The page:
‘A Star’ Lives on Chicago Federation of Musicians Scholarship Program

If the young performers playing at the first Chicago Federation of Musicians Dorothy Olson Pauletti Piano Scholarship can entertain people even half the time, they will have done just fine.

Seven high school pianists performed May 21 at Federation Space, 656 W. Randolph St., Chicago, to an exclusive crowd that included Dr. Franklin Larey, principal and professor at the University’s School of Music Wesleyan of Illinois; Terryl Jares, president of the Chicago Federation of Musicians; and Susan Nelson, daughter of Northbrook resident Dorothy Olson Pauletti.

A mainstay of Chicago’s keyboard magic for 84 years, in 2020 the nearly 103-year-old musician died in Northlake, shortly after performing at the North Suburban YMCA’s 2019 “Seniorpalooza.”

“I made a promise to my mother before she died that I would set up this scholarship, and I am so happy to have these two institutions come together and partner with me in making this dream come true that I had of ‘to honor my mother’s legacy,'” Nelson, of Northbrook, said.

It’s a legacy that includes an American Red Cross commendation signed by President Harry Truman acknowledging Olson Pauletti’s nearly 1,000 performances in hospitals and military installations during and after World War II.

“She could turn any place into a piano bar,” said Nelson, a Spanish teacher.

“I am honored to have this magnificent person as my mother. She is unique in her many accomplishments.”


Billed as Dorothy Olson during her long career, she played piano in a who’s who of classical venues before officially retiring at 97, after her last gig at Hackney Restaurants in Glenview and a now closed in Wheeling.

Enlisted to perform in the Empire Room at the Palmer House Hilton from 1977 to 1985, she was the last person hired by Merriel Abbott, founder of the Abbott Dancers and director of entertainment for all Hilton hotels, Susan Nelson said.

Drake, Italian Village, Sherman House, Mayfair Regent hotels, Hyatt, Bismarck, Sheraton, LaSalle and Congress hotels, Cypress Inn Northbrook, etc. Dorothy Olson played them all.

She volunteered as an artist in nursing homes, hospitals, grocery stores, Nelson recalls. Around Christmas, she was playing calliope at Sunset Foods.

“If there were keys on it, she could play it,” Nelson said.

She composed for WGN and wrote the background music for the soap opera “The Edge of Night,” Nelson said, adding that Irving Berlin had already approached her mother to ask her to compose a track.

“Fiercely independent,” said Nelson – Olson Pauletti divorced in 1959, radical for the time – she declined Berlin’s request after learning she would not be recognized for her work.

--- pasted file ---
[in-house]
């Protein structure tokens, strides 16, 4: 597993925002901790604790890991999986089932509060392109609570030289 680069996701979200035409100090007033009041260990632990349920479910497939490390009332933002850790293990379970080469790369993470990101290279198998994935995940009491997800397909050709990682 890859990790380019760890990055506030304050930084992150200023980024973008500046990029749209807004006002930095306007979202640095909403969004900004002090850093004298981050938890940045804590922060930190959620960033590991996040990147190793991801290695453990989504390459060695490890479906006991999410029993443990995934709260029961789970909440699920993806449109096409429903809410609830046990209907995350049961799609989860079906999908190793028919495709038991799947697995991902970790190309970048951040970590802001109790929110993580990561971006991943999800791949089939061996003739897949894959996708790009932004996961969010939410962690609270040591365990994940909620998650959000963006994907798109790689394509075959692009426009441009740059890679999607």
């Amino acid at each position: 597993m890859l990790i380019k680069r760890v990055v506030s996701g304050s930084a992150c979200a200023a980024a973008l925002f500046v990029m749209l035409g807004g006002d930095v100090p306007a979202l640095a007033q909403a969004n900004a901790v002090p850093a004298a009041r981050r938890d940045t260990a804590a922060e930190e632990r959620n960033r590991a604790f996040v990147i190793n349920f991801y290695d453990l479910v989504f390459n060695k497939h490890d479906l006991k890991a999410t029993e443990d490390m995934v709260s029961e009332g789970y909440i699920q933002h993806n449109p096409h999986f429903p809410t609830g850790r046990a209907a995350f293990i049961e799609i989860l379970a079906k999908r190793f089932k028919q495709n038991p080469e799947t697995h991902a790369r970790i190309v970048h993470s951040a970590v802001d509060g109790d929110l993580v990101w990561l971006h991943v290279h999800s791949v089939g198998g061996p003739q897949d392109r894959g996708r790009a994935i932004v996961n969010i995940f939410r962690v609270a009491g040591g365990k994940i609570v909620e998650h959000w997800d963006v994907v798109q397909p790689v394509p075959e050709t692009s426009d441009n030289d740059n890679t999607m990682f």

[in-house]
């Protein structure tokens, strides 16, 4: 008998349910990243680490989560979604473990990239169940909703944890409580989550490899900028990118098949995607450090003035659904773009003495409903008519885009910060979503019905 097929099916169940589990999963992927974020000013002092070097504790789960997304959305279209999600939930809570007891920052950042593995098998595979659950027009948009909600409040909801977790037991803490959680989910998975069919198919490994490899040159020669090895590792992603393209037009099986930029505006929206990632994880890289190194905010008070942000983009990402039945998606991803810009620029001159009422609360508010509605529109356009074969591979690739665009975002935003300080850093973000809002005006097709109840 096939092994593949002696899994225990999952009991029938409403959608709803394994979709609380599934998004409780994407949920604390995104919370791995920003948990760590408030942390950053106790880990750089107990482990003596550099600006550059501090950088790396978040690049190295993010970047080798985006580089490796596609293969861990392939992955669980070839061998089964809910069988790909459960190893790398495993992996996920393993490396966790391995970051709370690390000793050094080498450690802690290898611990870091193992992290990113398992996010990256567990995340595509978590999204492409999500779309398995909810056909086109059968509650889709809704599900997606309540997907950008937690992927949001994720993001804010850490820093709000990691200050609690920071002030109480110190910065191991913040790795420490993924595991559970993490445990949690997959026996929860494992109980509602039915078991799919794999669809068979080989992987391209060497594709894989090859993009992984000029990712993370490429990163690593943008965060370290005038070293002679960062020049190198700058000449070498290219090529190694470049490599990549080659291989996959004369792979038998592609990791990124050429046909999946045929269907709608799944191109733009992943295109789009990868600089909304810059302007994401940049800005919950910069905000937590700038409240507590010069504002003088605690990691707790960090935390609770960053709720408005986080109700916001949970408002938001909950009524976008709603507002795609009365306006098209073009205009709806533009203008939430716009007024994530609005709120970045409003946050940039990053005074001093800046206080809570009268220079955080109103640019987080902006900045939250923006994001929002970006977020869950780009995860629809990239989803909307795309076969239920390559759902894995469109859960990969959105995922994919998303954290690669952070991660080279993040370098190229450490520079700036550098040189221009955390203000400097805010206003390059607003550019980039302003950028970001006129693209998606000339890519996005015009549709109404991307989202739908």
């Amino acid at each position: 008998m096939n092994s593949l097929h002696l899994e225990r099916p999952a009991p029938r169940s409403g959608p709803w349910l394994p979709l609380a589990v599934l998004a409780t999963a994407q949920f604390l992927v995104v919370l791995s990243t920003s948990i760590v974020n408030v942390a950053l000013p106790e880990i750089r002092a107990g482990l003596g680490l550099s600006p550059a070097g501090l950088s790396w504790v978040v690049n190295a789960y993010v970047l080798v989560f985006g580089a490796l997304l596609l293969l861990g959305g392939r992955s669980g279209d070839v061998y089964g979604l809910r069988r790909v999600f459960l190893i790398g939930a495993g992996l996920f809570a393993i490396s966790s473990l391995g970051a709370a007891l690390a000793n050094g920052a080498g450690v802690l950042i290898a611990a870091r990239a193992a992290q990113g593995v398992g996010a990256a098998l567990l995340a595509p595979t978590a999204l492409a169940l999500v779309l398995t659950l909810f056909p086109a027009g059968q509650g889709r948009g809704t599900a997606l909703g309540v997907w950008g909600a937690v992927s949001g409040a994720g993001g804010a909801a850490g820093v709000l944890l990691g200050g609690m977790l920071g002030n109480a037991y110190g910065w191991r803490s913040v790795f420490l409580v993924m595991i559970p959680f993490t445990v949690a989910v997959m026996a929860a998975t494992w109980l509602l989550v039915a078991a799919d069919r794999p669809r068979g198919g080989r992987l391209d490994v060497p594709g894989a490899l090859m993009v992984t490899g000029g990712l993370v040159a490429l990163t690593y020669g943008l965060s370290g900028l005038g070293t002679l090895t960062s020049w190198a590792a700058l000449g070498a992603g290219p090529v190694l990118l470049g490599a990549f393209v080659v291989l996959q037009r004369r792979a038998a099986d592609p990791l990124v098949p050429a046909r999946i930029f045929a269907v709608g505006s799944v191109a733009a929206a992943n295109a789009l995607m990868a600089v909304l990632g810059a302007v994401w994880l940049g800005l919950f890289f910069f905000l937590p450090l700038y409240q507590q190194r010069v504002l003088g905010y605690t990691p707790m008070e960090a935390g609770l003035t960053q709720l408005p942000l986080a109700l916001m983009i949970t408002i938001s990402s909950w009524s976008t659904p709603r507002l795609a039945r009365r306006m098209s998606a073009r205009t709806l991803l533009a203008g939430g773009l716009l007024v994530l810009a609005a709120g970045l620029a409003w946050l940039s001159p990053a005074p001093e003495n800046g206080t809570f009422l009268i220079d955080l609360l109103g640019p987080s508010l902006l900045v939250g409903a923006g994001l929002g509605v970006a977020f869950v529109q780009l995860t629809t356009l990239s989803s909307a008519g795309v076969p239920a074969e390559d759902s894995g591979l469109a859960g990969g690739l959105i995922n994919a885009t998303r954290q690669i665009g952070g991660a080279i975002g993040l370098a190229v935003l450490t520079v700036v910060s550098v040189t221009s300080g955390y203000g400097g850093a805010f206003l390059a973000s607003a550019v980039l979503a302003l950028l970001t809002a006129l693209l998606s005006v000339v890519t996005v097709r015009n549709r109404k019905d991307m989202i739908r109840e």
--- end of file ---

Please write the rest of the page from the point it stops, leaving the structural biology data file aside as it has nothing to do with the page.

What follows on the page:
She had a repertoire of 5,000 songs she could play from memory, Nelson said, though her signature tunes were her own arrangement of George Gershwin’s “Rhapsody in Blue” and Zez Confrey’s “Kitten on the Keys.” in 1922.

A mother of two, grandmother of eight and great-grandmother of eight, Olson Pauletti received the Chicago Federation of Musicians’ Lifetime Achievement Award in 2019.

“Dorothy could play anything, and I’m not exaggerating. Anything,” Nelson said. “She was a prodigy and she could play anything, and play it brilliantly.”

Living independently, which Olson Pauletti did until his death, was perhaps due to his early childhood. She was born in May 1917 at the St. Vincent de Paul Orphanage in Chicago. At age 2, she was adopted by John and Amelia (Heinz) Hoppe and raised in Bloomington.

Taught piano and violin by her mother until the age of 6, and classically trained until the age of 12, her unusual talent earned her a Bloomington Pantagraph review at the age of 9.

Olson Pauletti went on to earn scholarships from Illinois Wesleyan University – in whose orchestra she played despite not having graduated from college – and from the American Conservatory of Music, which supported her. brought to Chicago in 1935 at the age of 17.

She recognized both the Illinois Wesleyan and the Chicago Federation of Musicians union as key factors in her career.

She would have been proud to hear one of her standards, “Flight of the Bumblee” by Nikolai Rimsky-Korsakov, played by Piano Scholarship Award finalist Mitchell Galyen of Watseka.

Three judges, including Craig Nelson, Susan’s son and Dorothy’s grandson, weighed in on the seven statewide contestants who each played a classic selection and one of their personal favorites for about 20 minutes each Saturday.

Wheaton Warrenville South’s Danny Gainor, who played a medley of Chopin, Beethoven and Debussy followed by a minor rendition of Billy Joel’s “Piano Man,” won the grand prize purse of $1,000.

Kaitlyn Tufilleja of Lemont High School was awarded second place and home-schooled Trinity Bryant was awarded third place.

Other high school students selected to play were Alexandra Dorula from Hersey, Sofia Garvin from Mother McAuley, and home school student Kayla Lockhart.

“They all had that entertaining quality, which I was looking for, as well as that piano-like efficiency. They were all able to relate to the audience in front of them,” Susan Nelson said.

It was a spark his mother had for over 84 years at the keyboard.

“She walked into a room and all of a sudden the room lit up,” Nelson said. “He was a star.”

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